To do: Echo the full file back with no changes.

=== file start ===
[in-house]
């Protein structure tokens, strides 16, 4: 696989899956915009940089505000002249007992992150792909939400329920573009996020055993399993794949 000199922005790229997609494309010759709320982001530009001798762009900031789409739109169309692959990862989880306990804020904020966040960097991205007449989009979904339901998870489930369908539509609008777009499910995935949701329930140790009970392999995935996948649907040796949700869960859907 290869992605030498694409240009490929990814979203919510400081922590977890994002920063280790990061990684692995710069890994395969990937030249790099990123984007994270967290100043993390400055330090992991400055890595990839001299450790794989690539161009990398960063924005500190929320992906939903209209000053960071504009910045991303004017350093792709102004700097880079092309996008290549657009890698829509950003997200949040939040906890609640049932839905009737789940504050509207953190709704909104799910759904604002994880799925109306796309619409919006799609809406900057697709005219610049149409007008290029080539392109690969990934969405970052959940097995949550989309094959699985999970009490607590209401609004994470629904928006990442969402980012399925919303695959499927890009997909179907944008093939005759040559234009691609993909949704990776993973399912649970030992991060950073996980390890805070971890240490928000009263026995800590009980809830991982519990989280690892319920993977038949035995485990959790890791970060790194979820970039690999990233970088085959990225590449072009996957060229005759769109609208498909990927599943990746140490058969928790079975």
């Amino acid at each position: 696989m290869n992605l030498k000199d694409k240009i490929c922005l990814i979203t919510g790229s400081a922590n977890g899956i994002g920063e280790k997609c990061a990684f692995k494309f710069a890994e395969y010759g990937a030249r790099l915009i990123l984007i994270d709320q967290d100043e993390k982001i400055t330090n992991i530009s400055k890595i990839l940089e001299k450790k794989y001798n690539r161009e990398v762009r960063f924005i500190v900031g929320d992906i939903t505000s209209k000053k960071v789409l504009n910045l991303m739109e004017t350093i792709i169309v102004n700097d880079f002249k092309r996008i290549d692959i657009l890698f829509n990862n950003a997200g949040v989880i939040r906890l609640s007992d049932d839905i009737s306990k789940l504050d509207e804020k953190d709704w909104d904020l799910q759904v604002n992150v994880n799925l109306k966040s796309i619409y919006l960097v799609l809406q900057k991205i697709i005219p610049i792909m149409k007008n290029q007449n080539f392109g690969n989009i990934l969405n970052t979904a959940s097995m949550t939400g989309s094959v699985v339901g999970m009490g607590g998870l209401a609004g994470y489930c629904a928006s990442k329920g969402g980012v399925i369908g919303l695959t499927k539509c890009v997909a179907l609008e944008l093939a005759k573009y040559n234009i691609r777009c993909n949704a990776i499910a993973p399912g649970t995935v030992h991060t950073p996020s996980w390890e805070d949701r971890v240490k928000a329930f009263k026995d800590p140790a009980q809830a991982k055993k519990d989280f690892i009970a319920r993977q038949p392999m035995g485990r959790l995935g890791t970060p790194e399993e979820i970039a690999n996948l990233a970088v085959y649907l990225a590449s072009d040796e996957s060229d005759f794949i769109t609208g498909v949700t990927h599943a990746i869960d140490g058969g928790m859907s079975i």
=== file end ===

[in-house]
């Protein structure tokens, strides 16, 4: 696989899956915009940089505000002249007992992150792909939400329920573009996020055993399993794949 000199922005790229997609494309010759709320982001530009001798762009900031789409739109169309692959990862989880306990804020904020966040960097991205007449989009979904339901998870489930369908539509609008777009499910995935949701329930140790009970392999995935996948649907040796949700869960859907 290869992605030498694409240009490929990814979203919510400081922590977890994002920063280790990061990684692995710069890994395969990937030249790099990123984007994270967290100043993390400055330090992991400055890595990839001299450790794989690539161009990398960063924005500190929320992906939903209209000053960071504009910045991303004017350093792709102004700097880079092309996008290549657009890698829509950003997200949040939040906890609640049932839905009737789940504050509207953190709704909104799910759904604002994880799925109306796309619409919006799609809406900057697709005219610049149409007008290029080539392109690969990934969405970052959940097995949550989309094959699985999970009490607590209401609004994470629904928006990442969402980012399925919303695959499927890009997909179907944008093939005759040559234009691609993909949704990776993973399912649970030992991060950073996980390890805070971890240490928000009263026995800590009980809830991982519990989280690892319920993977038949035995485990959790890791970060790194979820970039690999990233970088085959990225590449072009996957060229005759769109609208498909990927599943990746140490058969928790079975």
């Amino acid at each position: 696989m290869n992605l030498k000199d694409k240009i490929c922005l990814i979203t919510g790229s400081a922590n977890g899956i994002g920063e280790k997609c990061a990684f692995k494309f710069a890994e395969y010759g990937a030249r790099l915009i990123l984007i994270d709320q967290d100043e993390k982001i400055t330090n992991i530009s400055k890595i990839l940089e001299k450790k794989y001798n690539r161009e990398v762009r960063f924005i500190v900031g929320d992906i939903t505000s209209k000053k960071v789409l504009n910045l991303m739109e004017t350093i792709i169309v102004n700097d880079f002249k092309r996008i290549d692959i657009l890698f829509n990862n950003a997200g949040v989880i939040r906890l609640s007992d049932d839905i009737s306990k789940l504050d509207e804020k953190d709704w909104d904020l799910q759904v604002n992150v994880n799925l109306k966040s796309i619409y919006l960097v799609l809406q900057k991205i697709i005219p610049i792909m149409k007008n290029q007449n080539f392109g690969n989009i990934l969405n970052t979904a959940s097995m949550t939400g989309s094959v699985v339901g999970m009490g607590g998870l209401a609004g994470y489930c629904a928006s990442k329920g969402g980012v399925i369908g919303l695959t499927k539509c890009v997909a179907l609008e944008l093939a005759k573009y040559n234009i691609r777009c993909n949704a990776i499910a993973p399912g649970t995935v030992h991060t950073p996020s996980w390890e805070d949701r971890v240490k928000a329930f009263k026995d800590p140790a009980q809830a991982k055993k519990d989280f690892i009970a319920r993977q038949p392999m035995g485990r959790l995935g890791t970060p790194e399993e979820i970039a690999n996948l990233a970088v085959y649907l990225a590449s072009d040796e996957s060229d005759f794949i769109t609208g498909v949700t990927h599943a990746i869960d140490g058969g928790m859907s079975i």